Liverpool labour before Salah kills Palace with deadly touch
Such is the quality of Mohamed Salah, and such is the fear he inspires, there was an air of ominous inevitability about this match-winning intervention even as his team-mates struggled and scrapped around him.
To be clear, this was a long way from vintage Liverpool, who found the going tough against a Crystal Palace brimming with energy and speed. But with Salah finishing like this, Jurgen Klopp’s side hardly need to play well to win.
Anfield’s “Egyptian King”, as ever, needed just one clear opening to make the difference. It arrived with the match in the balance, six minutes remaining. He took one touch to kill the ball, and another to kill the game.
“That makes him a proper striker,” Klopp said. “If you only score when you have a perfect day, you can’t score in all the games he has. Outstanding.”
It was Salah’s 37th goal of the season, and his 29th in the Premier League. It was also the 21st league game in which he had scored, equalling the record for an entire season that was previously shared between Cristiano Ronaldo and Robin van Persie.
The late strike, added to Sadio Mane’s second-half equaliser, sent Liverpool 10 points clear of fifth-placed Chelsea in the hunt for Champions League qualification. There will, however, be questions asked of their defence, which again looked vulnerable ahead of their European meeting with Manchester City this week, and of the officials, who failed to show Mane a second yellow card for a deliberate handball in the second half.
There will be a post-match inquest for Palace, too, and particularly for Christian Benteke, who spurned two of the clearest chances he could have hoped to get against his former side.
Roy Hodgson, the Palace manager, was quick to praise Benteke’s all-round performance, but he will know as well as anyone that the Belgian’s abysmal return of just two goals all season is a major factor behind the side’s inability to push up the table.
“When you are a forward and you have not scored for a while, and then you miss a couple of chances, that is all people want to talk about,” Hodgson said. “I judge him by different values.”
Thankfully for Palace and Benteke, they have a favourable run-in and there was more than enough positivity here for the home fans to feel comfortable about the club’s Premier League future.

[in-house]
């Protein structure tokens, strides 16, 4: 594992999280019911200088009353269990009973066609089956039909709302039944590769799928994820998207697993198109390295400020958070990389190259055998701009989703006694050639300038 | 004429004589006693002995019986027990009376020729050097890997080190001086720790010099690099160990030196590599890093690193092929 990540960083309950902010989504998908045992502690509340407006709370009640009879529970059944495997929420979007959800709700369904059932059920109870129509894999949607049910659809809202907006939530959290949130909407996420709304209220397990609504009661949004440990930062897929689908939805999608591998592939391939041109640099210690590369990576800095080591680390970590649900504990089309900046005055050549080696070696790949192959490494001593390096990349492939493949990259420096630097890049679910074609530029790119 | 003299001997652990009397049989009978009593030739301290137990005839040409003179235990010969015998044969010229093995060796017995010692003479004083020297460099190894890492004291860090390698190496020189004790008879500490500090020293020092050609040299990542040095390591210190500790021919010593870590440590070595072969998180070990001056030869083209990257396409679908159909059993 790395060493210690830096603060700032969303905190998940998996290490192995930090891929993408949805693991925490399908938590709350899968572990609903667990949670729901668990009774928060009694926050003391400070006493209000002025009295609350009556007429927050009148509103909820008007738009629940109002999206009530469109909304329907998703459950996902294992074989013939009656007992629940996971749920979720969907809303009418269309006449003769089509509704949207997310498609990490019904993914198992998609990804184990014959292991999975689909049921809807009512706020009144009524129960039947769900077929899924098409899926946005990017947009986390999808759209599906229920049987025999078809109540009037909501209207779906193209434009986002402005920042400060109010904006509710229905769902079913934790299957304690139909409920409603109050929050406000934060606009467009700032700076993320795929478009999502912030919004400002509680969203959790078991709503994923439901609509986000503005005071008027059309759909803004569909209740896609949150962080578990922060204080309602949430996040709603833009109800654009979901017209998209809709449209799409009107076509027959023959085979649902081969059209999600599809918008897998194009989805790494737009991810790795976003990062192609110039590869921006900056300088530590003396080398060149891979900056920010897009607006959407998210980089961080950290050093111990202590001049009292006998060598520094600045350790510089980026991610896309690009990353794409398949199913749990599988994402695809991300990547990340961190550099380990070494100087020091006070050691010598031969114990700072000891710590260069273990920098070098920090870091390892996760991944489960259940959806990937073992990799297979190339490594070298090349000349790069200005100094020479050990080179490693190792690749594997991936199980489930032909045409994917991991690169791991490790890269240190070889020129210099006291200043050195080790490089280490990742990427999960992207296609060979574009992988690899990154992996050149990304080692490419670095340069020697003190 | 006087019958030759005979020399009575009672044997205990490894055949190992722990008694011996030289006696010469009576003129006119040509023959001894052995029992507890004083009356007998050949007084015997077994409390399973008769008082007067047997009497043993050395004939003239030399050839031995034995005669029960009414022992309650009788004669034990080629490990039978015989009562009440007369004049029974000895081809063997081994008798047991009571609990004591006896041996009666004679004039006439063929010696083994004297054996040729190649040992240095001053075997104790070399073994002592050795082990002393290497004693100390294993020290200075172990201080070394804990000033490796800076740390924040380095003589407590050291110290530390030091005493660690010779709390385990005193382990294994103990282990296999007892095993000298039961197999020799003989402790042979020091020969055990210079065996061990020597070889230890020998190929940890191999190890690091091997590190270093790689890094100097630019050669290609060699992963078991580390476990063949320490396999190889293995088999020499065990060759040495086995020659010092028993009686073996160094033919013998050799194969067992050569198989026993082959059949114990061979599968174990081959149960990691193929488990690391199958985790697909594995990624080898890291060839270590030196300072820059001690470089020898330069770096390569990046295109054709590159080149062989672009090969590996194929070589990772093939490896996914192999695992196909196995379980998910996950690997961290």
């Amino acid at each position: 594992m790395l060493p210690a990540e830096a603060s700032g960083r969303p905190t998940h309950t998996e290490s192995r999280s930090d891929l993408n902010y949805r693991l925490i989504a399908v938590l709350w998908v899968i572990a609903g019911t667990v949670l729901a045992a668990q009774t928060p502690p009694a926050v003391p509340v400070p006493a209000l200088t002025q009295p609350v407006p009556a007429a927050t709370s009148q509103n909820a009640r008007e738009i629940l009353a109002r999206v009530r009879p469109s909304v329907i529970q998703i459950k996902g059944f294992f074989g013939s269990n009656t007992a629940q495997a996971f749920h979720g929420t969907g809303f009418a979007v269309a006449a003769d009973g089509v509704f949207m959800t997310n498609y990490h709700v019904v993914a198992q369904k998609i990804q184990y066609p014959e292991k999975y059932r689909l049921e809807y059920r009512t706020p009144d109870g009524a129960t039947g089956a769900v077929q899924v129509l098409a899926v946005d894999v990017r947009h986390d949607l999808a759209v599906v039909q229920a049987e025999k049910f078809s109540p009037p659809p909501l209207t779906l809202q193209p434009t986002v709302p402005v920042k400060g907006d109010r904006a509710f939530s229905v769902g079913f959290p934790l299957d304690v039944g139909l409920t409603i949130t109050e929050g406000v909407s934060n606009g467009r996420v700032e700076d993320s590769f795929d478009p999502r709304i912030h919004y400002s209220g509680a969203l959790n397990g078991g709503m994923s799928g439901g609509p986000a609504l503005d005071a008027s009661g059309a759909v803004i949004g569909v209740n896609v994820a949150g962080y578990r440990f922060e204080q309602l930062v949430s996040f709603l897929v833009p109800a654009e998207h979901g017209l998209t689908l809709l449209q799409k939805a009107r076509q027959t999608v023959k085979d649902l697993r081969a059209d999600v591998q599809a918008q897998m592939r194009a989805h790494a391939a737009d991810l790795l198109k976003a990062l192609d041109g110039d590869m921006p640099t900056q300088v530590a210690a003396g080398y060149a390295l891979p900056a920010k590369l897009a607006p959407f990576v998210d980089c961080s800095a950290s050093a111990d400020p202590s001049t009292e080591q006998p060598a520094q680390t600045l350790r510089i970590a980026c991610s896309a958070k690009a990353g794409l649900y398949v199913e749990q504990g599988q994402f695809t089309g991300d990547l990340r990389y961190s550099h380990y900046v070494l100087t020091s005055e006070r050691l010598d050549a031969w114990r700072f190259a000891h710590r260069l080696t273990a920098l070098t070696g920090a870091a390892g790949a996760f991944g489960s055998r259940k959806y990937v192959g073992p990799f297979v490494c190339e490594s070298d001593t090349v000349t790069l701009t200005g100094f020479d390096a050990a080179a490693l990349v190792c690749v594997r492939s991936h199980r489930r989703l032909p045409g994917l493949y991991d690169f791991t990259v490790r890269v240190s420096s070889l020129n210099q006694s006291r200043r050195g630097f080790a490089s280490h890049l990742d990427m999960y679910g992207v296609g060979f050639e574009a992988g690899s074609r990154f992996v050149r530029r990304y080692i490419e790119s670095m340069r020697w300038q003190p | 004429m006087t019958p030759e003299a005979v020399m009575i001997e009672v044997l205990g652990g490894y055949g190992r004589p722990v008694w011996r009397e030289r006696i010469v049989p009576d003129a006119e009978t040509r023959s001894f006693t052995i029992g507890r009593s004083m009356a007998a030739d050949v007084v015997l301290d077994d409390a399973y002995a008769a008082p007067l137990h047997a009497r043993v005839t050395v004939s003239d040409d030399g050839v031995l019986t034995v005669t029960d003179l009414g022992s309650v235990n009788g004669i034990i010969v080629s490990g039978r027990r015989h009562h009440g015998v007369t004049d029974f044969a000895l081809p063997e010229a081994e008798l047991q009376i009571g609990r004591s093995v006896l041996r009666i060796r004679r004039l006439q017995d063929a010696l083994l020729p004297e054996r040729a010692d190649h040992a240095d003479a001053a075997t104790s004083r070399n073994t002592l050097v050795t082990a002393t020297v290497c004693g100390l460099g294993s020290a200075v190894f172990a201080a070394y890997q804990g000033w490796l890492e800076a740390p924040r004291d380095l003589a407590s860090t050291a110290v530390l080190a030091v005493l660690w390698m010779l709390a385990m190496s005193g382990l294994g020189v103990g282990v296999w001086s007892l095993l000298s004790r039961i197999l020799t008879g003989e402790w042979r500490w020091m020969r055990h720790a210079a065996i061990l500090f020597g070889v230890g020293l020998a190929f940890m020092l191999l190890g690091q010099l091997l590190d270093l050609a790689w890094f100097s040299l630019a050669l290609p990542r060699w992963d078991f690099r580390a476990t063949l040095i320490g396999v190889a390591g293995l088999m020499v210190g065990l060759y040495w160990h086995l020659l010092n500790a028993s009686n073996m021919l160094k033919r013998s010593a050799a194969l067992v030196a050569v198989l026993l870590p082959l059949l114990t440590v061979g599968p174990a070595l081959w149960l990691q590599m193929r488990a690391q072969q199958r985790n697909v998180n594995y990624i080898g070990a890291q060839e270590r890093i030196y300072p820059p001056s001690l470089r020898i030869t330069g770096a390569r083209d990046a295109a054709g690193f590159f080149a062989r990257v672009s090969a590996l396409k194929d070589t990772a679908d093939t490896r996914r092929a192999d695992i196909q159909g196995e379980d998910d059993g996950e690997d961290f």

Wilfried Zaha, for example, was unplayable at times. Andros Townsend provided industry on the right, and the return of Ruben Loftus-Cheek can only be good news for a side lacking in guile. Palace, in short, should be fine.
“Our possession was good, our movement, our ability to ask questions of Liverpool’s defence,” Hodgson said. “So it was a bitter blow to concede the second goal as we did. A point was the minimum we could have accepted.”
They started the game energetically, and Zaha had already blown a hole in the visitors’ back line before he blitzed past Trent Alexander-Arnold and was clattered by goalkeeper Loris Karius. There was no doubt about the penalty decision, and it was no surprise to see Luka Milivojevic subsequently lash the ball into the bottom corner of the net.
It was the fourth penalty Zaha has earned this season – no player has won more – and third spot-kick Milivojevic has scored in six games.
With Benteke dominant in the air and Zaha so sharp across the floor, Liverpool looked wobbly. There were still chances, though, with Salah testing Palace keeper Wayne Hennessey and Mane diverting a corner inches wide.
Mane had the ball in the net before the break but was rightly flagged offside, while he was also booked for diving after a delayed and dramatic fall following a challenge from James McArthur. “There was no dive,” Klopp said. “Diving is without contact and there was contact, 100 per cent.”
After the break, Liverpool found the equaliser through Mane, tapping home from a low James Milner cross. For a moment, it seemed that might herald a period of Liverpool dominance, but this was far too disjointed and frantic an afternoon for either side to take sustained control.
As Palace continued to press, their opponents allowed Benteke two clear opportunities in the space of a minute. He skewed both efforts off target.
Liverpool were then lucky that Mane, whose afternoon was veering between brilliance and buffoonery, was not dismissed for picking up the ball when he thought he had been fouled. Neil Swarbrick, the referee, awarded Palace a free-kick but declined to show Mane a second yellow.
Klopp was less generous, instantly replacing Mane with playmaker Adam Lallana. To his chagrin, and to the worry of anyone with interest in England’s World Cup hopes, Lallana soon hobbled off nursing what appeared to be a hamstring problem.
Klopp admitted the injury looked “absolutely bad”, especially as Lallana has already missed so much football this season. “Maybe one of the biggest achievements of our team is that they could play a season like they have played without Adam.”
Back on the field, Salah was waiting for his moment to grab the headlines.
A deep cross from Alex OxladeChamberlain, on as a substitute, found Andy Robertson at the back post. The Scotland full-back found Salah in the six-yard box, and Salah simply did what Salah always does.
Business as usual: Mohamed Salah celebrates his 37th goal of the season